"(d) A gross misdemeanor if the person was held for, charged with, or convicted of a class C felony;
"(e) A misdemeanor if the person was held for, charged with, or convicted of a gross misdemeanor or misdemeanor."
The first of these two enactments took effect on September 8, 1975, or 90 days after adjournment of the session during which it was passed. Accord, Washington Constitution, Article II, § 41 (Amendment 26). The second statute, on the other hand, became operative only with respect to offenses committed on or after July 1, 1976 ‑ as provided for by RCW 9A.04.010(2).
The critical issue here posed, as we view it, is whether RCW 9A.76.170 is applicable to accused or convicted persons who have been released on their personal recognizance as well as those admitted to bail. If it is, then the two statutes obviously overlap and resort must then be made to certain legal principles involving amendments or repeals by implication in order to resolve your question.1/ But conversely, if RCW 9A.76.170 does not apply in the personal recognizance situation to which RCW 10.19.130, by its express terms, solely pertains then the two statutes may be readily reconciled on that basis and your question, as above paraphrased, answered accordingly.2/
After due consideration we have come to the conclusion that this last posited reconciliation of the two statutes is not possible. Instead, we are of the opinion that RCW 9A.76.170 is applicable to accused or convicted persons released on their personal recognizance, as well as to those admitted to bail, and for that reason, RCW 10.19.130 must be deemed to have been repealed by implication. In that regard, the fact that it was not expressly repealed by the new criminal code [[Orig. Op. Page 4]] is readily explainable since chapter 260, Laws of 1975, 1st Ex. Sess., was largely drafted prior to the commencement of that session. Therefore, the only conflicting criminal statutes which were repealed by the new code were those which were already in existence prior to 1975.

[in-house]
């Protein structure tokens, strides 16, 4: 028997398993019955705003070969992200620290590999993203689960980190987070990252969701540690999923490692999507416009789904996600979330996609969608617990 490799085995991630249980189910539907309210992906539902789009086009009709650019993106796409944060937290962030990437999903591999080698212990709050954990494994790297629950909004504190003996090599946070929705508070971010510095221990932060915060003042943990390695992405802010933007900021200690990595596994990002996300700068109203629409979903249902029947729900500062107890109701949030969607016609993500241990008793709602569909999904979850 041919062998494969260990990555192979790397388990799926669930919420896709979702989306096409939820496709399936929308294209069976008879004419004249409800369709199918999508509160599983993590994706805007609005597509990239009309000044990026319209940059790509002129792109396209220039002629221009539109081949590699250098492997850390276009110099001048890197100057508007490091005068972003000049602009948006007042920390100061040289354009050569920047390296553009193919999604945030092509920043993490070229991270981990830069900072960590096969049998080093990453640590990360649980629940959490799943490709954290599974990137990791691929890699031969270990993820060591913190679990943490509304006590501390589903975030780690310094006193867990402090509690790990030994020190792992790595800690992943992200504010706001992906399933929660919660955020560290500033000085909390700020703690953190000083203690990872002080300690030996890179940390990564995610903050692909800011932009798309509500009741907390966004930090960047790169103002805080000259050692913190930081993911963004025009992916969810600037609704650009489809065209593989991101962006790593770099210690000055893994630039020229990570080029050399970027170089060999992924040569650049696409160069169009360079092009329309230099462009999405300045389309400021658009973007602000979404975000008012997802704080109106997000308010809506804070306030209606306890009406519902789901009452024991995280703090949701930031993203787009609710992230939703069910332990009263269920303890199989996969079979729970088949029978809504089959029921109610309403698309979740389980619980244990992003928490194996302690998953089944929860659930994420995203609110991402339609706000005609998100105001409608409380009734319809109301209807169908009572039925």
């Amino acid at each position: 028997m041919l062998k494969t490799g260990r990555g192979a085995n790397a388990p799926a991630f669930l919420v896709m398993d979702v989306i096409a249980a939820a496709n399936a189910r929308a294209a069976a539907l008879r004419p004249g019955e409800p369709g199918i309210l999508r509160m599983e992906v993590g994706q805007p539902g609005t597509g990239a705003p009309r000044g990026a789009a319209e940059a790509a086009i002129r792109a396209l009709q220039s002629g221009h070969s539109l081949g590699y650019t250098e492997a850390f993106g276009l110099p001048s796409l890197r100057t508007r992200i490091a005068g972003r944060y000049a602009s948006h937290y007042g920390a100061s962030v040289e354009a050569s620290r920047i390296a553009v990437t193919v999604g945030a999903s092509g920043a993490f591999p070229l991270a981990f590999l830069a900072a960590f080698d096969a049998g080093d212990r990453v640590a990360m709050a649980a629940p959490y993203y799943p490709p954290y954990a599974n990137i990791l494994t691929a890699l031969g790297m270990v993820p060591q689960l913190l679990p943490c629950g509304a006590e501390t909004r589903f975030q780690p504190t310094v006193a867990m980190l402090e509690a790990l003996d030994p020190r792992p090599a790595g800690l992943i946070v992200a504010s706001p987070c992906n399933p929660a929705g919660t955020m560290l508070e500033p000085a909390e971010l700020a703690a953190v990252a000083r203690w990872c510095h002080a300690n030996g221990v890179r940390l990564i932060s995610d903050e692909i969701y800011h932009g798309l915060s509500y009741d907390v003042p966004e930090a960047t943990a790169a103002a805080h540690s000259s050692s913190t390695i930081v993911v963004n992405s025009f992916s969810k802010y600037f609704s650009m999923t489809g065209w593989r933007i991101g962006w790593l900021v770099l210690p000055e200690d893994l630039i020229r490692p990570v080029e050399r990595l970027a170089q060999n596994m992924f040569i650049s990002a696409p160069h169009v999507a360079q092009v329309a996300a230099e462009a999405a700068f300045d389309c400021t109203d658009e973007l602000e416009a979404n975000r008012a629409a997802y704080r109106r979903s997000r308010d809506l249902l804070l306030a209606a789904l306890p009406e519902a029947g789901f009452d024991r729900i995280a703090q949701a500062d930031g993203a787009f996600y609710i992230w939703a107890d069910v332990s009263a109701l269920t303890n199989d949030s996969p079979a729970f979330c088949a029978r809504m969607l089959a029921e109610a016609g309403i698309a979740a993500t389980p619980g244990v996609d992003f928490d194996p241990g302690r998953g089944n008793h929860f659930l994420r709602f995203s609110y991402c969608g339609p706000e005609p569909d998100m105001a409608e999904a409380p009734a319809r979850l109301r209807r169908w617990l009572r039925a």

Our reasoning in support of the foregoing conclusion stems largely from the scope of CrR 3.2 as first promulgated by the state supreme court in 1973. The pertinent language of this 1973 rule, which was unchanged by a subsequent 1976 amendment to the rule, reads as follows:
"(a) Any defendant charged with an offense shall at his first court appearance be ordered released on his personal recognizance pending trial unless the court determines that such recognizance will not reasonably assure his appearance, when required. When such a determination is made, the court shall impose the least restrictive of the following conditions that will reasonably assure his appearance or if no single condition gives that assurance, any combination of the following conditions:
"(1) place the defendant in the custody of a designated person or organization agreeing to supervise him;